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  Grosse Pointe Blank Through The Heart
Year: 1997
Director: George Armitage
Stars: John Cusack, Minnie Driver, Alan Arkin, Dan Aykroyd, Joan Cusack, Hank Azaria, K. Todd Freeman, Jeremy Piven, Mitch Ryan, Michael Cudlitz, Benny Urquidez, Duffy Taylor, Audrey Kissel, Carlos Jacott, Brian Powell, Ann Cusack, Barbara Harris, Jenna Elfman
Genre: Comedy, Action, Thriller, RomanceBuy from Amazon
Rating:  8 (from 4 votes)
Review: Martin Q. Blank (John Cusack) is a hitman, and has been for about five years. He is a success at his job, but feels there's something missing from his life even if he does not admit it, and today he's carrying out another killing on a rival hitman to prevent an assassination. As usual, he carries it off, although the assassination goes ahead almost immediately after with an alternative murderer, but his secretary Marcella (Joan Cusack) is trying to get his attention over the phone headset he's wearing. Seems like there's a reunion at his old high school this weekend - should he go?

Well, he's not keen but if he didn't go back to his hometown there wouldn't be a story. As well as starring and producing, Cusack was the co-writer of Grosse Pointe Blank, and you can tell he had tailored the project to his strengths: the deadpan humour, the wounded romanticism, and a bit of action to prove his he-man credentials with the audiences who would write him off as a pushover. It was also a rare project for director George Armitage, a man who sought out the quirkier end of the spectrum when it came to his productions.

Of course, there may be fighting and shooting and a great big explosion, but what this is really is a romantic comedy, because Martin, who now has the perfect, only in the movies excuse for going to the reunion because he has a job there to bump someone off, left a girl behind when he abandoned the town. She is Debi Newberry (Minnie Driver), now the resident disc jockey, and although she has been married and divorced in the meantime she still carries a torch for Martin. Therefore when he turns up at her studio, she understandably has mixed feelings that she has no qualms about broadcasting to her listeners.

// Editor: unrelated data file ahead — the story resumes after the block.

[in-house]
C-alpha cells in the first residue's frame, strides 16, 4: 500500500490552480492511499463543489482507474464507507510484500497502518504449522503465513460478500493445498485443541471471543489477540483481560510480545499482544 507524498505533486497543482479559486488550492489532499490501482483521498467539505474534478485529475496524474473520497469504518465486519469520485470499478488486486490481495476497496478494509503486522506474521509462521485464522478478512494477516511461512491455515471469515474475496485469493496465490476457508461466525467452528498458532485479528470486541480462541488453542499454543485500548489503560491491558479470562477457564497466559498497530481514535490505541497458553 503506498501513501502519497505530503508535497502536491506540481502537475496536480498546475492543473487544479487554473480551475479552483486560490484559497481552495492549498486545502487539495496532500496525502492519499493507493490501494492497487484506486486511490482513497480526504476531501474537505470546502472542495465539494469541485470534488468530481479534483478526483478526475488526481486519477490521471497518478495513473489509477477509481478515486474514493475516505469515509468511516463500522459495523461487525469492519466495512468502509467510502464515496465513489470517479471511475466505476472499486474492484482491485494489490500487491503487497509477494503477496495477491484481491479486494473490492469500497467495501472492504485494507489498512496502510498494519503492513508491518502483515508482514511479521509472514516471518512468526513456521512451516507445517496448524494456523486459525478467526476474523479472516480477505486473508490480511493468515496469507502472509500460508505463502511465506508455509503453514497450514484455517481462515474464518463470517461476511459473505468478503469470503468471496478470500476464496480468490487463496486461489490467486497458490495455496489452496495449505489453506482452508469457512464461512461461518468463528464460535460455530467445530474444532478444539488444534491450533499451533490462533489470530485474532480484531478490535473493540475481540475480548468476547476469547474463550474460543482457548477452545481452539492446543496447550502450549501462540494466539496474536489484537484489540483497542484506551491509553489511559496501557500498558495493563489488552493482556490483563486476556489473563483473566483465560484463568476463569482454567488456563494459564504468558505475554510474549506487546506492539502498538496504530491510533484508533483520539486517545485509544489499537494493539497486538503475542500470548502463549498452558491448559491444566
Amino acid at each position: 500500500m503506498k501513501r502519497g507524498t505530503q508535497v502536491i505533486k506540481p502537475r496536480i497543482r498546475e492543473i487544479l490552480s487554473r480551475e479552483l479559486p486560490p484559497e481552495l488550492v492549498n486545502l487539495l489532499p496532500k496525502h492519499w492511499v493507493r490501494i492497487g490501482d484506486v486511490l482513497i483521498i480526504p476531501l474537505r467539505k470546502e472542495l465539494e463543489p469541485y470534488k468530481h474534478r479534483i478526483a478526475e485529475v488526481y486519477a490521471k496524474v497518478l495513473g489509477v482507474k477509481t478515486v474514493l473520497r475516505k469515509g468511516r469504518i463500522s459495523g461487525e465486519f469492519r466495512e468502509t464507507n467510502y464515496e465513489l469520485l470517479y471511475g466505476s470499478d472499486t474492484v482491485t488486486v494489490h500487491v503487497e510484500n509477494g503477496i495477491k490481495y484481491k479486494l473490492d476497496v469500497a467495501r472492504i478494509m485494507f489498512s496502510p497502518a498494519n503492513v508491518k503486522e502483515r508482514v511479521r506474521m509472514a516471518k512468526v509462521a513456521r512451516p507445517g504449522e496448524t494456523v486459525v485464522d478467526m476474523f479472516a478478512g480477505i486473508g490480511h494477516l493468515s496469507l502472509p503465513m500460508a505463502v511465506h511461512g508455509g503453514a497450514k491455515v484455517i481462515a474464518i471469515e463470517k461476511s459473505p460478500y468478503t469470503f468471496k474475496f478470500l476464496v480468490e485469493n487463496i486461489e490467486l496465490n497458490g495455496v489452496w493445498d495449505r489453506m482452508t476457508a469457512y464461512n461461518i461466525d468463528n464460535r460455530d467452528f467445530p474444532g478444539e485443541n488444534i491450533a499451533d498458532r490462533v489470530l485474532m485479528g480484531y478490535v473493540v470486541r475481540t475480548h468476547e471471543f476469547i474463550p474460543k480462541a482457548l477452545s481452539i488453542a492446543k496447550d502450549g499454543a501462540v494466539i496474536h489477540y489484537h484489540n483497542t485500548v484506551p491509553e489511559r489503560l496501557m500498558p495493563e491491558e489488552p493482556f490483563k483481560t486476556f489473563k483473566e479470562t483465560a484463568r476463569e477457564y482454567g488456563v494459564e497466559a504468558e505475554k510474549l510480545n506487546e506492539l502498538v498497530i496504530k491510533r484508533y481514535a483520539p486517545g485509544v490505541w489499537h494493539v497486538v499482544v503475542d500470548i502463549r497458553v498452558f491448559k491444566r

To complicate matters and put the hero in danger, he is being sought by fellow hitman Grocer (Dan Aykroyd) who he has a wary relationship with. This is down to Grocer's demands that Martin join him in what essentially is an assassins' union, which will have benefits accompanying membership, the chief one being they won't kill you if you join. Martin isn't interested, which leads to him being tracked by his foes who, for reasons which don't stand up to scrutiny, wish to kill him - would it really have been any loss if they had let him be? The best thing about this plotline is that it allowed Aykroyd more excellent chances than he had been getting lately - or since, for that matter.

But the best thing about Grosse Pointe Blank was the chemistry between Cusack and Driver, who rarely found better acting partners than they did here. Martin tells people who ask him the truth about his profession, but they think he's joking around, including Debi, so their love is steadily rekindled as they get to know each other all over again. For all the posturing that this is a slick comedy thriller, what it's actually promoting is not violence but settling down with a good woman, as can be seen when Martin finally gets to that reunion and is given a baby to hold, as if to tell him this is what has been missing in his life. So for all its implausibilities and cutesy moments, this is quite a sweet film that has faith that there will be someone for you to love if you hold out long enough, and they may well be the one who was there for you all along. They might be a killer, though. Always a downside. What music there is is by Joe Strummer, but actually most of it suffers from oldies-itis, an affliction blighting many nostalgic comedies.
Reviewer: Graeme Clark

 

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